But I do remember what it was like to still be in process - questioning, uncertain of exactly what I believed, and afraid of the consequences of going against the flow - so I can sympathize with these students to a degree. College is a time of life when a lot of young people go through a transition in their beliefs, and I don't expect someone in transition to react with the same force of conviction that someone further down the road might.

Anyhow, we're on the same side with this. I do want to see more people take a stand for justice despite the consequences. Maybe the difference in our approach is due to our professions. My job as a pastor is to be a catalyst for change in others (and hopefully in society too). I have to have the patience to guide people through those transitions, to take them from where they are to where I hope they'll be. (Not saying that I always have enough patience. I struggle with that.) I have to think about what approach will be the most effective to bring about that change in people - and usually it's not a frontal assault on people's current beliefs. Love, dialogue, and subtle subversion takes longer, but tends to be more effective in the long run, in my experience.

Anyway, we're both wanting to see the same thing my friend - I've just committed myself to being an agent of change from within the system. You're right that it's dangerous. I just don't know any other way to bring about the change we both want to see. The way of power tends to just turn oppressed into oppressors themselves and perpetuate the same problem in a different guise - so I figure that I might as well give the way of love a try instead.

Peace,

-Mike

 

At 4/05/2007 12:23:00 PM, Blogger Richard Wade

Mike,
You’re right in that I should be less harsh in my judgment of those young people. They’re still trying to figure out who they are, let alone where they stand. I just worry that as the twig is bent so grows the tree. My best friend teaches ethics to well established businessmen. That is not an easy task. Once expediency becomes implanted as a character trait it grows like a tumor to supplant the others.

I can afford to be a hard ass about ethics because having been fired so many times for being a stickler about right and wrong, I’ve ended up working for myself. My customers love what I do because the boss and his employee (both me) agree on not cutting corners on quality and service.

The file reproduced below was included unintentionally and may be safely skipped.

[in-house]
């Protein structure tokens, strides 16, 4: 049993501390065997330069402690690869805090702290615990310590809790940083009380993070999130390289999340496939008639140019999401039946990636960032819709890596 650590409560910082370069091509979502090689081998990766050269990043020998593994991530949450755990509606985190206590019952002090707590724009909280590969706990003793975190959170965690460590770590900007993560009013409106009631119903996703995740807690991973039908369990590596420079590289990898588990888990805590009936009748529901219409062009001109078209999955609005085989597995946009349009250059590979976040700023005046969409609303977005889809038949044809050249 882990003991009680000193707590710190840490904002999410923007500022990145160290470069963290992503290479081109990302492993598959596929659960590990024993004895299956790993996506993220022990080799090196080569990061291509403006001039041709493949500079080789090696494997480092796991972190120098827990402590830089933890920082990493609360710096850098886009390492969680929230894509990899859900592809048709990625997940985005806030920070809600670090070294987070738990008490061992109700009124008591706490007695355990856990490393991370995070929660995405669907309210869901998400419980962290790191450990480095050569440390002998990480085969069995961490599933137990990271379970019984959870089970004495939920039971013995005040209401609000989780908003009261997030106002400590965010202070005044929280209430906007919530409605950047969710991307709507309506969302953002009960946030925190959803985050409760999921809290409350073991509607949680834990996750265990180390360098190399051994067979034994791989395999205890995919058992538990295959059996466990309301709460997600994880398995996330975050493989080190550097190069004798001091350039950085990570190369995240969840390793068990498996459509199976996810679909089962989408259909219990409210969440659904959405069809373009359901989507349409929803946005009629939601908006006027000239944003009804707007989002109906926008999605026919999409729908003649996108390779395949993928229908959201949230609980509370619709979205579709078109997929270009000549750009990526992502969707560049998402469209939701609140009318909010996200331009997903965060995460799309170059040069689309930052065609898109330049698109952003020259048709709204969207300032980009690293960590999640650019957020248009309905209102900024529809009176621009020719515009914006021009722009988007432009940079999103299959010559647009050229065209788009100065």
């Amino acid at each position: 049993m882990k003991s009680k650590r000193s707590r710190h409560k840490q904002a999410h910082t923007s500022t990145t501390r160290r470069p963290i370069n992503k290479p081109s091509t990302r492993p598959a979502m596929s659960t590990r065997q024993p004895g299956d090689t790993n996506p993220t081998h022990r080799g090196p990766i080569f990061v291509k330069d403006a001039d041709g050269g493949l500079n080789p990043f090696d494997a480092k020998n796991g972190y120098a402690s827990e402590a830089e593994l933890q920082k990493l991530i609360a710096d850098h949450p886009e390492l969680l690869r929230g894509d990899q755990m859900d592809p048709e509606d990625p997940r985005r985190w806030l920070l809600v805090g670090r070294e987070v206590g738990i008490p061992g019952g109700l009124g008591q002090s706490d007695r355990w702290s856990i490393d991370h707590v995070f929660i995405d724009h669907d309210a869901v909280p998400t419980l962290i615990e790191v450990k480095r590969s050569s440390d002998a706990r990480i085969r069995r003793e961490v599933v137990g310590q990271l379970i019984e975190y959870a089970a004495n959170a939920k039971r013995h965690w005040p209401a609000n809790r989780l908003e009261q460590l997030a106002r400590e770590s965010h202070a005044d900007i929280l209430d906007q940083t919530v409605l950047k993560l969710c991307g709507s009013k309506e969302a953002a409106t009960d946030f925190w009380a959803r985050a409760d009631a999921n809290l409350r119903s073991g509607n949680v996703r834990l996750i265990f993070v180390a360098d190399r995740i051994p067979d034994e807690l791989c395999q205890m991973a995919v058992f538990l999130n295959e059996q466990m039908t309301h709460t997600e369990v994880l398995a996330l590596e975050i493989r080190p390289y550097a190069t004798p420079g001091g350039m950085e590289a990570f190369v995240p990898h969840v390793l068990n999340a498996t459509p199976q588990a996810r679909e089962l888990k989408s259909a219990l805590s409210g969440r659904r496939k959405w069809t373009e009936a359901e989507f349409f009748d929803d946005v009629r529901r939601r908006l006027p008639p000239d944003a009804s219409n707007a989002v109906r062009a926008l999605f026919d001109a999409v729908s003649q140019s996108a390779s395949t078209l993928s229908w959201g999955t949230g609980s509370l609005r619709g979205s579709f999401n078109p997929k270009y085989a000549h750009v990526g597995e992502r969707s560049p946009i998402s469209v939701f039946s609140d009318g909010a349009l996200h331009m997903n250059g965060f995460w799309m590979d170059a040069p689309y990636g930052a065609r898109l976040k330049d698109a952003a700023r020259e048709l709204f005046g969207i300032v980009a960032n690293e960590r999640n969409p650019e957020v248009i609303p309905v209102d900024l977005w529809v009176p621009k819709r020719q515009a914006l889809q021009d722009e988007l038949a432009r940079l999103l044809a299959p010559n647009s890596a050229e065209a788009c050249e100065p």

Believe it or not I don’t always bash people over the head with the truth. Over the years I’ve learned from others (most recently you) the value of tact, finesse and patient persuasion. Maybe the topic of college stimulated memories of my warrior days.

Keep up the good work. I’ll do the same.
My best regards to your remarkable wife Julie as well.

 

At 4/05/2007 11:02:00 PM, Blogger Mike Clawson

"My best friend teaches ethics to well established businessmen. That is not an easy task. Once expediency becomes implanted as a character trait it grows like a tumor to supplant the others."

Too true. Looking at the corporate world these days it's hard to believe any business people have any ethics anymore.

I'm glad (though not surprised) to hear that you do, and that you've stood by your convictions. If you don't mind me asking, what kind of business are you in?

 

At 4/06/2007 01:29:00 AM, Blogger Richard Wade

My first M.A. was in art with concentration in sculpture. To eat, I used to build models and patterns of products for industrial design companies and special effects props for the movies. My best work has all been blown up. Then with a second M.A. in Educational Psychology and a Marriage and Family Therapist license I worked for several years as a counselor, mostly in addiction medicine for a major HMO. It was very tough, heart-wrenching work, and also very high volume. I got to know 10,000 patients very intimately. I saved several lives (according to them) and watched many more die. Now I travel around performing shows about science for children in libraries and schools. It's not nearly the steady income, but much more fun. I get to finally use all my schooling; I can make all my own props for the shows and I know how people learn. I use a lot of humor and interaction and the kids love it. In my spare time I donate figurative sculptures to decorate our local theatre.